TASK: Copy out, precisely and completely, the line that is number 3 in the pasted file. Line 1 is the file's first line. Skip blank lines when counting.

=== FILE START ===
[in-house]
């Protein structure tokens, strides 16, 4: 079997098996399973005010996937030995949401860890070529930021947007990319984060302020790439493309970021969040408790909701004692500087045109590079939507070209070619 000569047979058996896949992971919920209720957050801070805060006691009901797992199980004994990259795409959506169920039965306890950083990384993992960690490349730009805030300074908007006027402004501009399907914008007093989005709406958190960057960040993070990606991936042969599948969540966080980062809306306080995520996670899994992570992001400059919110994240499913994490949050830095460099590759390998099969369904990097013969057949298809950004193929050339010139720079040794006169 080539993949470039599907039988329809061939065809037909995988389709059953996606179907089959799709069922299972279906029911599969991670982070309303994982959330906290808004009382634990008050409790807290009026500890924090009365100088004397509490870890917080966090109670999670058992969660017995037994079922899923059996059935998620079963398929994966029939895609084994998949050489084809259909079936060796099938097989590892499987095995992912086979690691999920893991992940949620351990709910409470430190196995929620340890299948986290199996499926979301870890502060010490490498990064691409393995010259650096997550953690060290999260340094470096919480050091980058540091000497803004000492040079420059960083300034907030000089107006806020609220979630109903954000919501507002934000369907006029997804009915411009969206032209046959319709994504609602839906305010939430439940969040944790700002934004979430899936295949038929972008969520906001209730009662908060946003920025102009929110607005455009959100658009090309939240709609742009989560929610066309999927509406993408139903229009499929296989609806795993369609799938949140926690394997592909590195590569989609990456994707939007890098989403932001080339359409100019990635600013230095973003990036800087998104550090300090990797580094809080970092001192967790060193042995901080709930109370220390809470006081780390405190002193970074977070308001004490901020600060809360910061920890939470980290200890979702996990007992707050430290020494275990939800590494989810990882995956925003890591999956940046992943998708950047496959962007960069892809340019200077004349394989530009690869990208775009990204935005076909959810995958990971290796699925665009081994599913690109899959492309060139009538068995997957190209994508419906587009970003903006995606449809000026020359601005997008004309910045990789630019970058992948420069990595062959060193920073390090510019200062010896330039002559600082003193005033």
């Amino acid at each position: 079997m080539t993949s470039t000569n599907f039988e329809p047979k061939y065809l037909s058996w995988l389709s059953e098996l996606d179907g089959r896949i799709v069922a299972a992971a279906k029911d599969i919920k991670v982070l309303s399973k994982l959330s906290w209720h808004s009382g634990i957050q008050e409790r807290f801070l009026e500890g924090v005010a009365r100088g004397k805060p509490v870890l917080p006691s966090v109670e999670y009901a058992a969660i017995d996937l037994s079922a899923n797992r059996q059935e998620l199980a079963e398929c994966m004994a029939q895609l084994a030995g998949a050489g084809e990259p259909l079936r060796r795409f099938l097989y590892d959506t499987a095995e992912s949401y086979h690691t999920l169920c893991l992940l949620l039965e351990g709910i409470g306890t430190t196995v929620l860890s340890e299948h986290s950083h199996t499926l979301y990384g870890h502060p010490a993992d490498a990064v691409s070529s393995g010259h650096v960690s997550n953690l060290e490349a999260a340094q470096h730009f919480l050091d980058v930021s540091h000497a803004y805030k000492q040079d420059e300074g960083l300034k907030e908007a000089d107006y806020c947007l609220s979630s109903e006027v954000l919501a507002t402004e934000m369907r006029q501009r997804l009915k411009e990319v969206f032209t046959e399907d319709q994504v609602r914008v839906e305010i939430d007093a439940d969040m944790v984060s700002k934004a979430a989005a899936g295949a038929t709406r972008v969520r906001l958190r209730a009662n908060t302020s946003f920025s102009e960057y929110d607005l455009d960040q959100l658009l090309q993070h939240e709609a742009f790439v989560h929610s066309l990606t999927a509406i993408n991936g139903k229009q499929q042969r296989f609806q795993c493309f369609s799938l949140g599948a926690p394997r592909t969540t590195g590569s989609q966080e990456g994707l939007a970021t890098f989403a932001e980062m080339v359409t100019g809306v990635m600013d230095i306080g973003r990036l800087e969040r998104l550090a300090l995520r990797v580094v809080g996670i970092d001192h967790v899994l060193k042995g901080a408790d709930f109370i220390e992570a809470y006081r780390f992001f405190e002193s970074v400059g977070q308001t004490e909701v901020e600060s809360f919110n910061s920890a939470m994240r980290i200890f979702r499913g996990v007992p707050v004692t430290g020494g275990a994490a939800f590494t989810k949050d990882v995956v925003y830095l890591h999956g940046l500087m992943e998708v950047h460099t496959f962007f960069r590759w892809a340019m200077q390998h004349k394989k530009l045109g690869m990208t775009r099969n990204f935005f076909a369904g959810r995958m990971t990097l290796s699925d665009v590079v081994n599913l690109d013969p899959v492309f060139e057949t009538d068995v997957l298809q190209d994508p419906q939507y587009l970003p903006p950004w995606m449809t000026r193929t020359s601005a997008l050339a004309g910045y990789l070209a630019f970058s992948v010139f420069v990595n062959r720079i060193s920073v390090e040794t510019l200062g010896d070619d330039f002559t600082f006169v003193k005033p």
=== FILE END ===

């Amino acid at each position: 079997m080539t993949s470039t000569n599907f039988e329809p047979k061939y065809l037909s058996w995988l389709s059953e098996l996606d179907g089959r896949i799709v069922a299972a992971a279906k029911d599969i919920k991670v982070l309303s399973k994982l959330s906290w209720h808004s009382g634990i957050q008050e409790r807290f801070l009026e500890g924090v005010a009365r100088g004397k805060p509490v870890l917080p006691s966090v109670e999670y009901a058992a969660i017995d996937l037994s079922a899923n797992r059996q059935e998620l199980a079963e398929c994966m004994a029939q895609l084994a030995g998949a050489g084809e990259p259909l079936r060796r795409f099938l097989y590892d959506t499987a095995e992912s949401y086979h690691t999920l169920c893991l992940l949620l039965e351990g709910i409470g306890t430190t196995v929620l860890s340890e299948h986290s950083h199996t499926l979301y990384g870890h502060p010490a993992d490498a990064v691409s070529s393995g010259h650096v960690s997550n953690l060290e490349a999260a340094q470096h730009f919480l050091d980058v930021s540091h000497a803004y805030k000492q040079d420059e300074g960083l300034k907030e908007a000089d107006y806020c947007l609220s979630s109903e006027v954000l919501a507002t402004e934000m369907r006029q501009r997804l009915k411009e990319v969206f032209t046959e399907d319709q994504v609602r914008v839906e305010i939430d007093a439940d969040m944790v984060s700002k934004a979430a989005a899936g295949a038929t709406r972008v969520r906001l958190r209730a009662n908060t302020s946003f920025s102009e960057y929110d607005l455009d960040q959100l658009l090309q993070h939240e709609a742009f790439v989560h929610s066309l990606t999927a509406i993408n991936g139903k229009q499929q042969r296989f609806q795993c493309f369609s799938l949140g599948a926690p394997r592909t969540t590195g590569s989609q966080e990456g994707l939007a970021t890098f989403a932001e980062m080339v359409t100019g809306v990635m600013d230095i306080g973003r990036l800087e969040r998104l550090a300090l995520r990797v580094v809080g996670i970092d001192h967790v899994l060193k042995g901080a408790d709930f109370i220390e992570a809470y006081r780390f992001f405190e002193s970074v400059g977070q308001t004490e909701v901020e600060s809360f919110n910061s920890a939470m994240r980290i200890f979702r499913g996990v007992p707050v004692t430290g020494g275990a994490a939800f590494t989810k949050d990882v995956v925003y830095l890591h999956g940046l500087m992943e998708v950047h460099t496959f962007f960069r590759w892809a340019m200077q390998h004349k394989k530009l045109g690869m990208t775009r099969n990204f935005f076909a369904g959810r995958m990971t990097l290796s699925d665009v590079v081994n599913l690109d013969p899959v492309f060139e057949t009538d068995v997957l298809q190209d994508p419906q939507y587009l970003p903006p950004w995606m449809t000026r193929t020359s601005a997008l050339a004309g910045y990789l070209a630019f970058s992948v010139f420069v990595n062959r720079i060193s920073v390090e040794t510019l200062g010896d070619d330039f002559t600082f006169v003193k005033p």